PensionsMar 23 2023

Use dashboards delay to achieve ‘dramatic improvements’ in data

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Use dashboards delay to achieve ‘dramatic improvements’ in data
A large number of smaller discrepancies were discovered on address data held by the scheme [Anna Nekrashevich/Pexels]

Pensions schemes that apply data matching techniques could see “dramatic improvements in the quality of their member data”, and should use the dashboards programme delay to get their data “dashboard ready”, according to new research sponsored by LCP.

The research focused on member data from a large defined benefit pension scheme with around 17,000 non-pensioner members. 

Analysis was conducted in partnership with Digidentity, a certified identity service provider, under the UK’s Digital Identity and Attributes Trust Framework and TransUnion, a global information and insights company and one of the UK’s leading credit reference agencies.

Return to sender

TransUnion was provided with selected information that was compared with its databases to check the accuracy of names, addresses and other personal data.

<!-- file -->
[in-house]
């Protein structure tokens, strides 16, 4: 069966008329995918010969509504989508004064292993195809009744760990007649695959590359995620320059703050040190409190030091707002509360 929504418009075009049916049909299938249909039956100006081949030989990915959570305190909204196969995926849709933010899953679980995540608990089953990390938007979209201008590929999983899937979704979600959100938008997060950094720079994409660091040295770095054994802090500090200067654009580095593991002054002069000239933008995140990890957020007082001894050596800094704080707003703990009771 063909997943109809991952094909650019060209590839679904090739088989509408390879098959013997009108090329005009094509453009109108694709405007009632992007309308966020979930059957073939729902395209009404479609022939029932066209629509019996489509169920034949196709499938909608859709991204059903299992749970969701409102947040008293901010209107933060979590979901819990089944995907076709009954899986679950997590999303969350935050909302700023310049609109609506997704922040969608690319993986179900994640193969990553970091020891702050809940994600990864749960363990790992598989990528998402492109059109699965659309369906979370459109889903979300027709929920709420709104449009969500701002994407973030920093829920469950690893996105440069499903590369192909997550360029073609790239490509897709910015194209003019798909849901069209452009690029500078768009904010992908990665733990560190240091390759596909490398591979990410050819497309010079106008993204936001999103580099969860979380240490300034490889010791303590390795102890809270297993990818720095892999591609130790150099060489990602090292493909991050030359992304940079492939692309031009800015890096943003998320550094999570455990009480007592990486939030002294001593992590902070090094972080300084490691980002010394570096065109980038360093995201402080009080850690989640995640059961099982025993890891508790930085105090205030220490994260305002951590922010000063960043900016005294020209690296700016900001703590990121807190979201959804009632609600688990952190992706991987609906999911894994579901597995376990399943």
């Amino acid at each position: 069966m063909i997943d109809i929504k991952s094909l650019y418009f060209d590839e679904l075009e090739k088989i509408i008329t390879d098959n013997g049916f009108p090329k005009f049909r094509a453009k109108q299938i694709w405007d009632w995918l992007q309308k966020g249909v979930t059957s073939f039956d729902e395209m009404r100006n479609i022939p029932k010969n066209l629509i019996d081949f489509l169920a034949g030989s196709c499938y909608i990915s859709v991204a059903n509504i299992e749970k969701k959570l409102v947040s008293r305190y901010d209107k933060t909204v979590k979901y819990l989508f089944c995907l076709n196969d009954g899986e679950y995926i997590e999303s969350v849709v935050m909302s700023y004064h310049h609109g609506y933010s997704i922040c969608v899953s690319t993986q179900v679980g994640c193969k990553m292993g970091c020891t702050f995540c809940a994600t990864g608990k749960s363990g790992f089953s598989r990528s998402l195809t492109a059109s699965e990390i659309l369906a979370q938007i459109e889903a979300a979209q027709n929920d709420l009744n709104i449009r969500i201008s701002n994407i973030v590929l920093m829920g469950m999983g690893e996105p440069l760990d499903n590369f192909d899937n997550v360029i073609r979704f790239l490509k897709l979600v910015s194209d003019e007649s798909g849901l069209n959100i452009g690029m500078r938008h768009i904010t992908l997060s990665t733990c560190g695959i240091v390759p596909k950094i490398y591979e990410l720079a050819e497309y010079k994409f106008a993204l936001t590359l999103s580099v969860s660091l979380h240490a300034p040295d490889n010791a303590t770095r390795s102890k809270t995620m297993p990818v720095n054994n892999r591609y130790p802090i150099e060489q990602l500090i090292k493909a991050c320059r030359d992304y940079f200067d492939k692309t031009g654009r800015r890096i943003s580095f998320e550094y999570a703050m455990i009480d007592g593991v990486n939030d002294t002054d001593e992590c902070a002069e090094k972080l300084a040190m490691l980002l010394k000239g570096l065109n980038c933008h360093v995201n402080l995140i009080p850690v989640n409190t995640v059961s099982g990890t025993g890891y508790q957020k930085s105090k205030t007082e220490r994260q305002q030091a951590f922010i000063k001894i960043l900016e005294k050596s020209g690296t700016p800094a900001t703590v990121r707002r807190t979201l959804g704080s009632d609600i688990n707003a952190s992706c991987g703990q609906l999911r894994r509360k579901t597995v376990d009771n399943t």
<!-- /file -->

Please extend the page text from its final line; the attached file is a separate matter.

Time spent now getting data cleansed and kept up to date will reap dividends when dashboards go live Jonathan Evans, Digidentity

The pensions dashboards project is reliant on accurate name and address data, as these will be two of the three “verified” data fields sent to pension schemes for data matching.

TransUnion was then asked to identify whether member data was 100 per cent accurate – that is, living as stated – or whether there were discrepancies; for instance, someone now at a new address, a member who had changed their name

TransUnion found that member data was accurate for about five out of six active members, but only just over half (58 per cent) of deferred members.

The largest area for discrepancy was address information, in particular where the address held by the DB scheme appeared to be out of date and a new address was available.  

Address information was incorrect for a higher percentage of deferred members (16 per cent) compared with active members (5 per cent). However, even one in 20 active members had moved house and not notified the scheme.

The research also found that around one in 10 deferred members had no address match, but could be matched purely on the basis of name and date of birth against a person showing on TransUnion’s records.

Find the member

A large number of smaller discrepancies were discovered on address data held by the scheme, including around 200 members with missing postcodes – which could be added – and a further 200 where postcodes held were not correct.  

Given the importance of addresses for data matching with pensions dashboards, even a small degree of data cleansing could greatly reduce the number of partial matches between user data and scheme data, which would require further work to resolve.